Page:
– The honorable member suggests that there should be assessors to assist the Judge?
– Yes; as in the Western Australian ‘Court ; but there the assessors hold permanent appointments.
– And the honorable member thinks that assessors with special knowledge of the industry involved in a dispute before the Court should be appointed from time to time.
– Yes; when a particular industry is involved in a dispute, removable assessors should be appointed. That, of course, is” simply a suggestion.
– It is a very good one.
– The suggestion has sometimes been looked upon as involving an interference with State rights, and has been strongly objected to on that ground. I venture to urge, however, that it does not bear that aspect. If it meant a deliberate infringement of State Government rights, there, might be some force .in the objection; but I maintain that the exercise of judicial functions is wholly different from the exercise of governmental functions.
– But it is admitted that the Federal Court exercises more than judicial functions.
– It was not intended to do so, and certainly should not.
– Mr. Justice Higgins said at the very outset that it was so intended.
– I am not a lawyer, and would not put my opinion against that of a learned Justice like Mr. Justice Higgins; but the public idea of the function of the Court is that it should try to judge fairly between the disputing parties. That, to my mind, means the exercise of the judicial function. What is more, the Court, in judging between the disputing parties, should also take into consideration the interest ‘ of that large outside third party - the public - which, is not heard in the Court.
– Why not also have on the Bench a representative of the public?
– I fail to see how such representation could be chosen. I SuK- ‘ gest to the honorable member that the presiding Judge is considered to hold tha balance evenly, and that in the action and re-action between two disputing parties, with a Judge as an arbitrator, the interests of the public are supposed to ba conserved. No human machine is perfect, and I suggest to the House that there is grave objection to any of these decisions being given by one individual. Within reasonable limits the larger tha personnel of the Bench, the more likely we are to obtain a fair average judgment representing the views and’ opinions of the people, as a .whole.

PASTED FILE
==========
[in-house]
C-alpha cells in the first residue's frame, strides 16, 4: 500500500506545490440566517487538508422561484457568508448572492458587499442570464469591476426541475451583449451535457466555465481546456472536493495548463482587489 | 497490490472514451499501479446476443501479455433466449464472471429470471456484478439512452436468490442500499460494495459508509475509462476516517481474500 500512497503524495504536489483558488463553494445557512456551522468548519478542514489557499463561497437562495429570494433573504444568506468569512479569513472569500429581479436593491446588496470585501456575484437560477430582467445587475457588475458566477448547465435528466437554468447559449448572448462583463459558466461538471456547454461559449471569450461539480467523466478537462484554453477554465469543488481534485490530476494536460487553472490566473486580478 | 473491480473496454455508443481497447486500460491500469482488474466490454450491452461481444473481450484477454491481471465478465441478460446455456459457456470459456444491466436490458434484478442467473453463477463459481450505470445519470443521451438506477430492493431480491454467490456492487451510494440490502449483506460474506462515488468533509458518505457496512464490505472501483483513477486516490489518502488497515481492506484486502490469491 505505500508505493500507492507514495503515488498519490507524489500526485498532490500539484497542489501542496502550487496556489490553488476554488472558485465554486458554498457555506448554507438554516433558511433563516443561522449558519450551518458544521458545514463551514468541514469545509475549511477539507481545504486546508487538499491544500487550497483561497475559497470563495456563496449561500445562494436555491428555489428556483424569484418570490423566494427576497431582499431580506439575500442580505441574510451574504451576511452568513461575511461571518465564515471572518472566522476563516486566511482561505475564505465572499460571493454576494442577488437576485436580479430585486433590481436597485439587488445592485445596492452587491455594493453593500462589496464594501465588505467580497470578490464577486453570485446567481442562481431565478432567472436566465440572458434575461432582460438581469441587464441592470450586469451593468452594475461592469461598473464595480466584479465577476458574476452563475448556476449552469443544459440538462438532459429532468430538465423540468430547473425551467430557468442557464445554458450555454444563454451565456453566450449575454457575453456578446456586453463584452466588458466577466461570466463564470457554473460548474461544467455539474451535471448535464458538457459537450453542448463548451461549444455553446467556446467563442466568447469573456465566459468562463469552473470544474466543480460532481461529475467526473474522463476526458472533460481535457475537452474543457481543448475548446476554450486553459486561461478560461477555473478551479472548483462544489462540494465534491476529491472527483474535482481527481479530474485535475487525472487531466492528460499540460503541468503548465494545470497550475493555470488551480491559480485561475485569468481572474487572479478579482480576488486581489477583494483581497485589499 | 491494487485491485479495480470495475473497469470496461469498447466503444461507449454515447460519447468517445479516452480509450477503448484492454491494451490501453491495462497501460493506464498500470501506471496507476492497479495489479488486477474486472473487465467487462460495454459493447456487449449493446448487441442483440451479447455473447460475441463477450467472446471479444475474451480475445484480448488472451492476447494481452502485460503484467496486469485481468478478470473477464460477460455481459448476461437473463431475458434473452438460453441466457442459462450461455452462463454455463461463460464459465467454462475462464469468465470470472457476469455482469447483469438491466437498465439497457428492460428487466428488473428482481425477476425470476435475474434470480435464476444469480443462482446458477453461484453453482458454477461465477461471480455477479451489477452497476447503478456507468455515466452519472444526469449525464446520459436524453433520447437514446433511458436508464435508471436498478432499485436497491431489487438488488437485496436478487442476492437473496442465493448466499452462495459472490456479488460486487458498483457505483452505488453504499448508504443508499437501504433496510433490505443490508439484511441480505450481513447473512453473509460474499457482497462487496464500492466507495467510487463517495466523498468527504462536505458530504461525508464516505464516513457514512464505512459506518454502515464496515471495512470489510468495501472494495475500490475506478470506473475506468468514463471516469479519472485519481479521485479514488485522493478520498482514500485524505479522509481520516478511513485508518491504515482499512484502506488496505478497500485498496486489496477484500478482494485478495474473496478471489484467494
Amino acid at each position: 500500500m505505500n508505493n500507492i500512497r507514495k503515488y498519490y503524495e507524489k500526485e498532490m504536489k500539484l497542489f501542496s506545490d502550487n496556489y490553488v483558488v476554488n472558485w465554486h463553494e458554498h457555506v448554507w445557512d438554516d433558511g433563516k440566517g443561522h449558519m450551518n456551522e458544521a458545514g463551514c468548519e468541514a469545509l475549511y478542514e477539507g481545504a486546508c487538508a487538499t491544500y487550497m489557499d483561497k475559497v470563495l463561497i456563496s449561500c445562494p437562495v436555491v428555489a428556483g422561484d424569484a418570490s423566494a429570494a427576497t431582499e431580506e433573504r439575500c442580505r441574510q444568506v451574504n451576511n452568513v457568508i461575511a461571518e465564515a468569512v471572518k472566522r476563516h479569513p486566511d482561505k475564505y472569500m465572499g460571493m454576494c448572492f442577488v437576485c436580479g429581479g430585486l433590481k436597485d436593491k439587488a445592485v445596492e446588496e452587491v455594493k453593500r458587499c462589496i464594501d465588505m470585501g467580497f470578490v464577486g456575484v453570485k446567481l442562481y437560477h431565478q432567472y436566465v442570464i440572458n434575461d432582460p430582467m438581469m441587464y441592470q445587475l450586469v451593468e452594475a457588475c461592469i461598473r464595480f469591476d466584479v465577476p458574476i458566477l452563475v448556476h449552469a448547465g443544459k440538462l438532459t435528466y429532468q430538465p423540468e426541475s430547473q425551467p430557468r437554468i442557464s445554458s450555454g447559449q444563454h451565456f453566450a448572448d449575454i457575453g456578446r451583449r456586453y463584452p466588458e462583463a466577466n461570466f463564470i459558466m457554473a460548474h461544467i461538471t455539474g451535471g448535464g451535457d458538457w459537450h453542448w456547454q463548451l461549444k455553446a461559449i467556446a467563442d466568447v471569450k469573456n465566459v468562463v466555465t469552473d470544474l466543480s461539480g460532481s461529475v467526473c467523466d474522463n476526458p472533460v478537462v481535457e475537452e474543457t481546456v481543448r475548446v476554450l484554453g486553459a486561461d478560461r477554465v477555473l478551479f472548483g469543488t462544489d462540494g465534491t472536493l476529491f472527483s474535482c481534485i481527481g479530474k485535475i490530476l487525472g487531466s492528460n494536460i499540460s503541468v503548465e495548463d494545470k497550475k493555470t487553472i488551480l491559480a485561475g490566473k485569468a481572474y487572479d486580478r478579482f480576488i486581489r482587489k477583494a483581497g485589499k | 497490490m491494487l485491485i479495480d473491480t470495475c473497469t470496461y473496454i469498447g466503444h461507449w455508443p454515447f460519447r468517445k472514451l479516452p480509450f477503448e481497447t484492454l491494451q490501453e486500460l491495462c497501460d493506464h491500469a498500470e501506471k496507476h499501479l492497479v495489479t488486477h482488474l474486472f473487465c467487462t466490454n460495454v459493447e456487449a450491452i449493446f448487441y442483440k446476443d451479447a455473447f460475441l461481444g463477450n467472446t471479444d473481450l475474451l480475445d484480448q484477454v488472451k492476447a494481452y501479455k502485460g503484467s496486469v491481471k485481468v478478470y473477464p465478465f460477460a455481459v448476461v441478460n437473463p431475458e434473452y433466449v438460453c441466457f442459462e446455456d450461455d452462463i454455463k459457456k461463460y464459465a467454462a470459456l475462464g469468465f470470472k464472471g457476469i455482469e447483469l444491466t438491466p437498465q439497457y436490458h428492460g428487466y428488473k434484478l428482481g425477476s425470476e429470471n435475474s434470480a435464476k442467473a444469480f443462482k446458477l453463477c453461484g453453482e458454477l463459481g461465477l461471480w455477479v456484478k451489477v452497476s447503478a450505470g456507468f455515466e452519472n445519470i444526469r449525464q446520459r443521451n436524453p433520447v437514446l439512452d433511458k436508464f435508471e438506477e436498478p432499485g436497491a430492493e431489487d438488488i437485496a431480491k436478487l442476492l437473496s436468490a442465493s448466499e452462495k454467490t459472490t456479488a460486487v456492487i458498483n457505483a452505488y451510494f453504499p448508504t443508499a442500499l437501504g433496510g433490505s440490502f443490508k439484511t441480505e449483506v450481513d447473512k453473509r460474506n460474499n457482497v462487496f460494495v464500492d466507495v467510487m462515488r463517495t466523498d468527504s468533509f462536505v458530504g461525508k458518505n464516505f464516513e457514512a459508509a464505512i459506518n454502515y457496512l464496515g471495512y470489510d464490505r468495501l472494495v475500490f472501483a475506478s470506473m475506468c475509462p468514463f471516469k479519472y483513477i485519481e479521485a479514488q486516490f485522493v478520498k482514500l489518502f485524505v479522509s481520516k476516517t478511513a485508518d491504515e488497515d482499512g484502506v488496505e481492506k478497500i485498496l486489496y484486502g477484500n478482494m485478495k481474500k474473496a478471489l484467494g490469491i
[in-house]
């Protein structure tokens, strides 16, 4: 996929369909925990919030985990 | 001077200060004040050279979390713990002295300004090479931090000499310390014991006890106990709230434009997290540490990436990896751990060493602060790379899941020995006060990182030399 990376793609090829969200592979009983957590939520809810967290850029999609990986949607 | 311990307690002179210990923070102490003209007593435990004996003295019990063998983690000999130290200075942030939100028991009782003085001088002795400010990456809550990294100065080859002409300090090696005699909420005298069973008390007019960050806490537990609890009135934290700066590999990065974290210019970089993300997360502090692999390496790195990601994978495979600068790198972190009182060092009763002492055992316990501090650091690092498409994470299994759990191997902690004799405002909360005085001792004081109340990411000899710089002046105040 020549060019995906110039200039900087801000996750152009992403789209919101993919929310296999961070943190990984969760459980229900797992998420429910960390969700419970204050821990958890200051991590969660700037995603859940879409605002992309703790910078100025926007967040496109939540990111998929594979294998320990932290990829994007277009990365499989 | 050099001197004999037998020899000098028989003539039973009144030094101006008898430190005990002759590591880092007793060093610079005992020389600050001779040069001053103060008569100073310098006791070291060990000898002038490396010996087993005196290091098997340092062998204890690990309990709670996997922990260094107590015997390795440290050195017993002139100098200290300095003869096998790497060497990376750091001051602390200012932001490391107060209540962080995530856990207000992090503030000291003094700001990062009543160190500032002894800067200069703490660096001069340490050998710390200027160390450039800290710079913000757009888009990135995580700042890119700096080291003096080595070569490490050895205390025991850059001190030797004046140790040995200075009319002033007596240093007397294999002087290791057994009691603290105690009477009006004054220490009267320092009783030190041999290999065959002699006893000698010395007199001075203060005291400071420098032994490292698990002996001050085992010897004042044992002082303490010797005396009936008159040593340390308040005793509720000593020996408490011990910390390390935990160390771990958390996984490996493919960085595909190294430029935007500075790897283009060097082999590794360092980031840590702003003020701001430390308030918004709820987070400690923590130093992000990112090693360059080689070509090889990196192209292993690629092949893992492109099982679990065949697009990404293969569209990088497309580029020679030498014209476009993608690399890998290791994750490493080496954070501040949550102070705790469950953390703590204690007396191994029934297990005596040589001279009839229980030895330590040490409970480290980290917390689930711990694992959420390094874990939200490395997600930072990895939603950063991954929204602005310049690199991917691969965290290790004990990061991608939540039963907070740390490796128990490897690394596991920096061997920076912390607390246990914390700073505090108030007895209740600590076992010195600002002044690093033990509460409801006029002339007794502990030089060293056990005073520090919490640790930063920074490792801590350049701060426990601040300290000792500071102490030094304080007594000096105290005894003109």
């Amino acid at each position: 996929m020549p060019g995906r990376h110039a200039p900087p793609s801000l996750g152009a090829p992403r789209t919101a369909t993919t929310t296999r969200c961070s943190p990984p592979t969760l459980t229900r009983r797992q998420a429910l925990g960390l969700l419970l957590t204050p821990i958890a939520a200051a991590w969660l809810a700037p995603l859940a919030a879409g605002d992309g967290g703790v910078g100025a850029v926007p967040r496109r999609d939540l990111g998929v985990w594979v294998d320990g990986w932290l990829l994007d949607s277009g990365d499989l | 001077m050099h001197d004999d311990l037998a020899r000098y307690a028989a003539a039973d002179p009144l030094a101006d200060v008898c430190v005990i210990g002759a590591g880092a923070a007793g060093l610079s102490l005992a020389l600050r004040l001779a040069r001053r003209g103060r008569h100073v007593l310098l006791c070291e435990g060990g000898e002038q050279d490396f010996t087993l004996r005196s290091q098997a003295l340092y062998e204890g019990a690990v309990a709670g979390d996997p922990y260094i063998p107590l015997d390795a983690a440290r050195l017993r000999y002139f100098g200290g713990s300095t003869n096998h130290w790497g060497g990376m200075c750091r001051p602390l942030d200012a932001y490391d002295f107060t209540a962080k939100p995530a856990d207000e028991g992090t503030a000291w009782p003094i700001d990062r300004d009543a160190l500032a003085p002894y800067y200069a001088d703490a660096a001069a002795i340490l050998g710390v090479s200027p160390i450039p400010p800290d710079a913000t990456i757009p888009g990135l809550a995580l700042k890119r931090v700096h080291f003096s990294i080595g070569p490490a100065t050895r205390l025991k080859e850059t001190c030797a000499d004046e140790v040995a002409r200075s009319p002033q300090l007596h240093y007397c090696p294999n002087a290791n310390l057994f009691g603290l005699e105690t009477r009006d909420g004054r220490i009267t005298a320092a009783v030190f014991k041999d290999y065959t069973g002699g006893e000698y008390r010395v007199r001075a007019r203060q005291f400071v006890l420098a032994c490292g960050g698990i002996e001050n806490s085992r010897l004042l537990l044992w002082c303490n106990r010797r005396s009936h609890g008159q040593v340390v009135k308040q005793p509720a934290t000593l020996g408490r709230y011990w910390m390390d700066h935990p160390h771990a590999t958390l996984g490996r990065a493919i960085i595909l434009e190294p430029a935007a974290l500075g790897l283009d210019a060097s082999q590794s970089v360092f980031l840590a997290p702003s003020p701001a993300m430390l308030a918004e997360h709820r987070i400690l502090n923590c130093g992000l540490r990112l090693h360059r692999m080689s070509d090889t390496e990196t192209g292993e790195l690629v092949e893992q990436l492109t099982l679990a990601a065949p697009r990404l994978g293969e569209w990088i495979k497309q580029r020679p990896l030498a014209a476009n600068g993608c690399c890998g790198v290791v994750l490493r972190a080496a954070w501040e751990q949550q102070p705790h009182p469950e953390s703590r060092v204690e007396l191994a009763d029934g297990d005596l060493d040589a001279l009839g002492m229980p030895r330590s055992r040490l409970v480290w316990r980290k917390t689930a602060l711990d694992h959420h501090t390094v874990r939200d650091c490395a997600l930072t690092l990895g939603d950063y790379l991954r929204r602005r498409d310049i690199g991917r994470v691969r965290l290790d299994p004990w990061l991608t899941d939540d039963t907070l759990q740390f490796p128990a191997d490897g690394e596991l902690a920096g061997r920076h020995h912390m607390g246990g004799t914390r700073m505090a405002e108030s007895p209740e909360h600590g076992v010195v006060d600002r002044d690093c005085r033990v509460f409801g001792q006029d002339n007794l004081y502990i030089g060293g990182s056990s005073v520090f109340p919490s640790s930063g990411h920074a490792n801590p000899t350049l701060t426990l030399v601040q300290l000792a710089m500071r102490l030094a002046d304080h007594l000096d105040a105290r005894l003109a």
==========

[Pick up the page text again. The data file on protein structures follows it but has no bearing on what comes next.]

– That, I think, is a plea* for the jury system.
– Yes, if we could secure trained jurymen. I firmly believe that if this suggestion were adopted any disadvantage flowing from it would be far outweighed by the advantages that would be gained by the avoidance of overlapping and congestion. At the same time, I recognise that the State Courts are naturally in abetter position to understand and appreciate at their true value any State local conditions that may exist.
Mr.Foster. - Which is very desirable.
– I agree with the honorable member. One of the weaknesses of the Federal awards is that they are made to apply throughout the Commonwealth regardless of any possible difference in local conditions; and it is felt that the State Courts, perhaps, understand more fully, and give more due weight to, any special circumstances of the kind. That difficulty, however, would be overcome if the machinery I have proposed were installed. Although the branch of the Federal Court established in each State would be merely a branch of the Central Court, the Judge and the assessors would be resident in the State - they would be living and working under State conditions - and, therefore, would be in a far better position to properly consider and apply those conditions in their awards. In view of the inter-dependence and the interrelation of trade and industry in all its branches, and in all the States, I am not sure that that is not the only logical development of our present system.